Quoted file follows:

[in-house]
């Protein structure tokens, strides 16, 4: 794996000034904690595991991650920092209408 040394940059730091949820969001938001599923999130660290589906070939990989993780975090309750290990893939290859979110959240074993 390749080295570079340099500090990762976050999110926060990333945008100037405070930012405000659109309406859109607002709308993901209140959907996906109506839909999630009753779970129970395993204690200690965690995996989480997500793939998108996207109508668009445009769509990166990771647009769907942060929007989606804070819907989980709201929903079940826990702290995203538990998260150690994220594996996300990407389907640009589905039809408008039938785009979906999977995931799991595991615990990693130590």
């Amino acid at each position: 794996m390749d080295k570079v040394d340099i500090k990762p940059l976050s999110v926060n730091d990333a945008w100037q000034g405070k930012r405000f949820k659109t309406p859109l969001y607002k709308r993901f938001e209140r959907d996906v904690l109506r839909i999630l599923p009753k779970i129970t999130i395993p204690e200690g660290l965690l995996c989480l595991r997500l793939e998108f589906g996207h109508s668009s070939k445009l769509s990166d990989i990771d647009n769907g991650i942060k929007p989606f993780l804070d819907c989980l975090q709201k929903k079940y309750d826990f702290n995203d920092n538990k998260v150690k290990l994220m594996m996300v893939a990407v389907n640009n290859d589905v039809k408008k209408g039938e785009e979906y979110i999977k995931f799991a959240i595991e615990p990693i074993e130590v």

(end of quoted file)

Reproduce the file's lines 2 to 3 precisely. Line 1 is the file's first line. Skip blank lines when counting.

């Protein structure tokens, strides 16, 4: 794996000034904690595991991650920092209408 040394940059730091949820969001938001599923999130660290589906070939990989993780975090309750290990893939290859979110959240074993 390749080295570079340099500090990762976050999110926060990333945008100037405070930012405000659109309406859109607002709308993901209140959907996906109506839909999630009753779970129970395993204690200690965690995996989480997500793939998108996207109508668009445009769509990166990771647009769907942060929007989606804070819907989980709201929903079940826990702290995203538990998260150690994220594996996300990407389907640009589905039809408008039938785009979906999977995931799991595991615990990693130590």
């Amino acid at each position: 794996m390749d080295k570079v040394d340099i500090k990762p940059l976050s999110v926060n730091d990333a945008w100037q000034g405070k930012r405000f949820k659109t309406p859109l969001y607002k709308r993901f938001e209140r959907d996906v904690l109506r839909i999630l599923p009753k779970i129970t999130i395993p204690e200690g660290l965690l995996c989480l595991r997500l793939e998108f589906g996207h109508s668009s070939k445009l769509s990166d990989i990771d647009n769907g991650i942060k929007p989606f993780l804070d819907c989980l975090q709201k929903k079940y309750d826990f702290n995203d920092n538990k998260v150690k290990l994220m594996m996300v893939a990407v389907n640009n290859d589905v039809k408008k209408g039938e785009e979906y979110i999977k995931f799991a959240i595991e615990p990693i074993e130590v």